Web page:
The Heart of Spirituality – Part 1

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The Great Love, All That Is Good Is Abundantly Present When We Are Heartfully Present

By Bruce Davis, Ph.D.

Author of The Love Letters: Saint Francis and Saint Clare of Assisi Meet Pope Francis

heartshinySeemingly a day does not pass by when there is not a new quote or an act of humility from Pope Francis. Recently he advises all that “we know God by having an open mind.” “Each of us,” he says, “must look into our hearts.” Then a few days later it is announced Pope Francis is going to wash the feet of handicapped people during Easter week. I think a Pope rarely leaves the Vatican during the Holy Days of Easter, no less washes the feet of the least fortunate amongst us. Truly Pope Francis is bringing alive the spirit and life of St. Francis of Assisi.

St. Francis, the medieval saint from the 12th century is being remembered for his love of nature and his humility and concern for everyone–no matter what is their walk in life, particularly the very poor. If we look deeper, we will also see Pope Francis practicing the inner path which brought St. Francis of Assisi to so much joy. Pope Francis can illuminate these practices as well as clear up misunderstandings. There has been too much self-denial and sacrifice embedded in religion for too long and for too many.

Those who have been fortunate to live in Italy and follow the footsteps of St. Francis realize he is the saint for nature, the poor and a lot more. Most people don’t know that St. Francis spent a good part of his short life living simply on mountain tops all over central Italy. His many days and long nights were spent in the big silence, contemplating all elements of life. Nature in all its beauty, the sky in its wonder, and his own nakedness stood out nearly every moment. This time alone in silence guided him to a profound peace within himself. He would spend days and weeks alone on many mountaintops instructing his dear brother Leo to keep all humans away. His time alone in the perfect stillness was sacred. This time was about simply being and much more. It was time without distraction. St. Francis would venture deep into the great vastness of his heart. Loneliness and everything human was present, but time and time again, it all fell aside to something greater. St. Francis found a great vastness of God. A perfect peace was found inside the midst of the peace and quiet of the mountaintop.

Today Pope Francis, the Dali Lama and spiritual leaders of many faiths are practicing a similar path of spending much time sitting in profound stillness, the deep quiet of the heart. They begin each morning, taking time to be and listen to the depths of the inner stillness. This is the source of their openness, humility, wisdom, humor and compassion.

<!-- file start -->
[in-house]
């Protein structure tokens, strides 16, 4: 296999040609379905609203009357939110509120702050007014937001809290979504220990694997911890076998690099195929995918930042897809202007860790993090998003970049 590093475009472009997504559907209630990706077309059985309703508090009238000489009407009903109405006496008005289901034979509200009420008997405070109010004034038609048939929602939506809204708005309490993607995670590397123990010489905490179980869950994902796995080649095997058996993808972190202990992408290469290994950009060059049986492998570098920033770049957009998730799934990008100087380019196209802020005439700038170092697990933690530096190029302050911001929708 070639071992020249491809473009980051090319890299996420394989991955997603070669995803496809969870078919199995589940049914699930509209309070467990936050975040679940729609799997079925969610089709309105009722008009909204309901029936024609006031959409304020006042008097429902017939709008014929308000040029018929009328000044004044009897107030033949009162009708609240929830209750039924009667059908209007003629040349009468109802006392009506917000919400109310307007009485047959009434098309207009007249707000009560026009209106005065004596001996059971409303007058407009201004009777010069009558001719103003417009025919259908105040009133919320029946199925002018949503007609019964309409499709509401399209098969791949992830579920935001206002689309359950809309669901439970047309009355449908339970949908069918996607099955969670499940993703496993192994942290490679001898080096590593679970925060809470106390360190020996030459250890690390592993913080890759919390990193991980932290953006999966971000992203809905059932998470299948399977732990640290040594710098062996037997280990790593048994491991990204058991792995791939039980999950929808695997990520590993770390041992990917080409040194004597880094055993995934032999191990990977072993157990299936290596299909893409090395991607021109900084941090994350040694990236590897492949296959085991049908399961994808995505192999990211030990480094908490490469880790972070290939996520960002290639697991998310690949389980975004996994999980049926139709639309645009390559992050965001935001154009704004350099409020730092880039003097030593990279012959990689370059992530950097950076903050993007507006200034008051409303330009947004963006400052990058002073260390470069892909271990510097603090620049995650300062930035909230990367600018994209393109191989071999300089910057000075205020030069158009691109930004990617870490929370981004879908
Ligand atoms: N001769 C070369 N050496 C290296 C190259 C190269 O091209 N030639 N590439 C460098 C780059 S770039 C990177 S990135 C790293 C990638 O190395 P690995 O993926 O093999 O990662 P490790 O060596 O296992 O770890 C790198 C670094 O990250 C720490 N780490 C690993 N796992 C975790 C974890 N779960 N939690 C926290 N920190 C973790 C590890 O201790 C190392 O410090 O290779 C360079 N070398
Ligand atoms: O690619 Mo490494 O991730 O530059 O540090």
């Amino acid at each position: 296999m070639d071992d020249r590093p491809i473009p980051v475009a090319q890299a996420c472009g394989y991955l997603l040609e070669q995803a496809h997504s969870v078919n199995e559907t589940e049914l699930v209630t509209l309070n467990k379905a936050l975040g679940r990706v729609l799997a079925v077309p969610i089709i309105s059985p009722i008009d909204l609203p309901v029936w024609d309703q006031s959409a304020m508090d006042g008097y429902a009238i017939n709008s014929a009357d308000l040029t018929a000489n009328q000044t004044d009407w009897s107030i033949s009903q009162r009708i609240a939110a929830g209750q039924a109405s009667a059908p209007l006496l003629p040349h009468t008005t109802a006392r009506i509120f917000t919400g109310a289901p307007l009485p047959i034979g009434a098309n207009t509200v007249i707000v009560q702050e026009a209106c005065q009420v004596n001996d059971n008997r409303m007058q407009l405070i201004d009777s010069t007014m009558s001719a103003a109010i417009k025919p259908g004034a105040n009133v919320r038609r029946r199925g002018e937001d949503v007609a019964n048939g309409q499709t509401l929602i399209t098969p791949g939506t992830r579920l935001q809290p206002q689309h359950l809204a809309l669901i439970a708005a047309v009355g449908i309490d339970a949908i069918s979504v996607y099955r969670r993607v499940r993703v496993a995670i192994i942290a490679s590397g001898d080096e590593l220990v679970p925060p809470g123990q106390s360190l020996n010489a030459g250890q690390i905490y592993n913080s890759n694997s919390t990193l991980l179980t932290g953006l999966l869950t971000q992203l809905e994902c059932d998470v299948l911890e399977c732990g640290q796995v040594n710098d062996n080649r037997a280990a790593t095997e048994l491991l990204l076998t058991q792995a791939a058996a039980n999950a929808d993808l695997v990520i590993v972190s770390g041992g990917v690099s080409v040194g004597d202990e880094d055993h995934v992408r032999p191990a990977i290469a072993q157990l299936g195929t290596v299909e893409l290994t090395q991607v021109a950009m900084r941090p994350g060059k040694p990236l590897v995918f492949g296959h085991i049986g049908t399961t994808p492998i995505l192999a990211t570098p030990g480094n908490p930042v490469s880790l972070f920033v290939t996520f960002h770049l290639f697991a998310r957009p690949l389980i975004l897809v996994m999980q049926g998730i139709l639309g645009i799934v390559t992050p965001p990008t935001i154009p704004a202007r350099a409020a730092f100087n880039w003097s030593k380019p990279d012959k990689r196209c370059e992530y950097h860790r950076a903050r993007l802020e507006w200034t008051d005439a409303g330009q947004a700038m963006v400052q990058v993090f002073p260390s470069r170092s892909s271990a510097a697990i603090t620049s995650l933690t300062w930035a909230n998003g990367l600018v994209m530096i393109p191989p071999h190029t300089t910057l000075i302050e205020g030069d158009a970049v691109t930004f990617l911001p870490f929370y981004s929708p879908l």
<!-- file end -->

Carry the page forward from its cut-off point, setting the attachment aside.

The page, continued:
St. Francis battled his ill body, his desires and his feelings on his journey into the vastness of God. Pope Francis, the Dali Lama, and spiritual leaders today have learned the battle is not necessary. The middle road of taking time to listen and receive the silence of the heart is a true path. There is no need to punish ourselves. At the end of his life, St. Francis asked brother body to forgive him for being so hard and unforgiving towards what is also a gift from God, his body and all his humanness.

Stay tuned for part 2 of this article shortly…..

– Bruce Davis Ph.D. is the author of The Love Letters: Saint Francis and Saint Clare of Assisi Meet Pope Francis, a charming, soaring fictional and spiritual dialogue with a deeper purpose: a discourse on whether Pope Francis can truly return the church to the saints’ ideal-a humble, compassionate, uplifting embrace of the world’s poor and the heart in everyone. This tender tome–that bespeaks the deep love of God, Man and Nature from every page–purports to be letters between the two saints as they discover to their delight that a new Bishop of Rome has arrived carrying forth their ideals. Can he succeed, truly bringing about the radical change that’s necessary and end two millenniums of pomp and circumstance, returning the church to its spiritual essence of simplicity and compassion? For more information, go to: